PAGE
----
The above image demonstrates the primary loop of the microcontroller's computations. It takes voltage readings from both the heel and toe, then proportionately calculates the output value. Additionally, output values on the extreme are more rapidly changed, to allow for quick sweeps when the user desires such.
In this first version, I was able to get a sense of what it might look like, while knowing that a much more thoroughly-developed model would be needed in the near future. To allow for another rapid prototyping, its housing would be made entirely from wood, and the circuit would remain relatively the same. Then comes the problem of the interface pads. Something more flexible and durable was needed, so silicone becomes the ideal material. I would have to first create the mold into which I could pour and cast the silicone.
The woodcutting was relatively simple. After deciding on the general sizes, I was able to laser-cut the measurements into the wood (for extra precision) before taking the pieces to the table saw. Additional pieces of thinner wood were laser cut for faces which 1/2-inch wood would be too thick. This laser-cut wood also allowed more flexibility to allow power in and access to the USB port.
Upon starting this phase of the project, I had never worked with silicone. I had to research the different methods and available materials to see what I might be able to utilize. Ultimately, it seemed like I would make a 3d model of the mold (another process I had never done before) and pour the silicone with the softest durometer-rated silicone on eagerplastics.com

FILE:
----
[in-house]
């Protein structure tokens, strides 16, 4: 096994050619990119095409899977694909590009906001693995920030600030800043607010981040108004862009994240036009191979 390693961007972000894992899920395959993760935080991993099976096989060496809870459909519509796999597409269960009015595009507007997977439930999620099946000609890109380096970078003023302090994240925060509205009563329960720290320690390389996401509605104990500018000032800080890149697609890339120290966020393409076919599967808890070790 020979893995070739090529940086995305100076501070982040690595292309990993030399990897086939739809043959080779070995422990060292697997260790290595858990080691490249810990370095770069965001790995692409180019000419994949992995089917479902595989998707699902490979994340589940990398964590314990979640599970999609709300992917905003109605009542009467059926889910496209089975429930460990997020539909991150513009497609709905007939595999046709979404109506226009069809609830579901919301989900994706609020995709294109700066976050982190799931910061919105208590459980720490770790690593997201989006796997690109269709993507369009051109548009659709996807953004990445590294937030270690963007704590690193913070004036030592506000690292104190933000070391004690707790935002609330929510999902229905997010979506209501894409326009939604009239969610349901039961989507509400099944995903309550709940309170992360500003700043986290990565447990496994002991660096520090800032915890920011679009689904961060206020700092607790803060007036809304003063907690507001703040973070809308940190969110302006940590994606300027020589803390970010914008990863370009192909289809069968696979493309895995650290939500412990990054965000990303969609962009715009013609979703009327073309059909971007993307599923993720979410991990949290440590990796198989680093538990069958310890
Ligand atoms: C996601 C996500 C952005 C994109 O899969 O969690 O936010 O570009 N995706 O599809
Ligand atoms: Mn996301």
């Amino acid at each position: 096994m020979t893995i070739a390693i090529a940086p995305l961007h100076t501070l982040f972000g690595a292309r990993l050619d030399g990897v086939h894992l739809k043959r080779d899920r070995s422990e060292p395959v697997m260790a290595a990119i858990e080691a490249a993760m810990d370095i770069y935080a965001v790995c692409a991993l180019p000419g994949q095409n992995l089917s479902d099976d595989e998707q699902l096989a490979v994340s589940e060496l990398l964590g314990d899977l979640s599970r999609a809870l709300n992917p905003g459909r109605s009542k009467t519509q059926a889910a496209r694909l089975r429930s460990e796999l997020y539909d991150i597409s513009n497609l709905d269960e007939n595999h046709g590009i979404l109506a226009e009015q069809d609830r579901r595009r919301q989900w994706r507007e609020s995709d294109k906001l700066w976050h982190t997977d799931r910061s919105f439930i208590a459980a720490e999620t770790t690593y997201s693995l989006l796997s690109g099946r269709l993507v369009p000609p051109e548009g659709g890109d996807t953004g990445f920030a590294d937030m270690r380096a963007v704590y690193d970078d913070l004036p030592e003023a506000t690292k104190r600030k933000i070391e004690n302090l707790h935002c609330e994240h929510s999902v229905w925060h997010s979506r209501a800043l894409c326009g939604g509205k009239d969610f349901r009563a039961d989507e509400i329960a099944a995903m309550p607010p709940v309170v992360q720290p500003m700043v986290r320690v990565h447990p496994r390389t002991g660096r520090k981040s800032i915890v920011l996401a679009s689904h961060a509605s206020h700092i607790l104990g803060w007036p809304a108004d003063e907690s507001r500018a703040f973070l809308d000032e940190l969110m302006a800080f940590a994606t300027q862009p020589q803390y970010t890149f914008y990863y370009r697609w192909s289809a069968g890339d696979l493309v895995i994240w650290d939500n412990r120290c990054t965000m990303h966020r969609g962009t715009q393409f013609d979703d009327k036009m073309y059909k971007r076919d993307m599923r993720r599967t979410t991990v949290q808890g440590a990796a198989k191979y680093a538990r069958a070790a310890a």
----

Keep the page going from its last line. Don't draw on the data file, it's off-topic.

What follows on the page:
I downloaded blender and looked at tutorials until I had learned enough to make the shape of the pad.
Then, through a simple process, created the mold for this shape. The mold was uploaded into ultimaker, where the 3d printer was able to print the shape (it only took 22 hours!)
This is the silicone used in the process:
After a thorough mixing, the silicone could be poured into the mold, and left to harden. The whole process takes about 4 hours.
Future of ToeCandy
I have had a blast working on this project. It has been a great way to survey a ton of building processes as they combine together for a single goal. I have had this idea, in some form, for about a year and a half now, and it has been extremely rewarding to bring that to a reality this quarter. I plan to continue working on this, with tangible adjustments in mind:
-Surface should not be as far off of the ground
-Pedal should be narrower
-A bit longer might be more useful
-The pads should be more space efficient: less tall and a wider pad area
-Whole housing should be made out of a durable, manufacturable material (this will be no small feat. Research into this will probably represent the most important phase of moving forward with the physical design)
-Making this bluetooth-enabled will provide for more flexibility. I have microcontrollers with bluetooth capability, but they cannot output MIDI, so converting that will be its own task
-Adjusting the circuit so that a 9v power supply will work with it - currently, it can only take in a 5v power supply (which are far less common)
-Making this a "three-dimensional" expressive MIDI controller....
3D MIDI Expression
With only two extra FSRs in the circuit, this pedal can be made tremendously more powerful. If each pad has the ability to control its own value in the X-direction, in addition to the mapping between the two pads. This function is what separates the FSR-squishy-pad design from the typical expression pedal which can only tilt in one direction. This design allows the user to limitless mapping possibilities, and will be the focus of the next phase of this design process.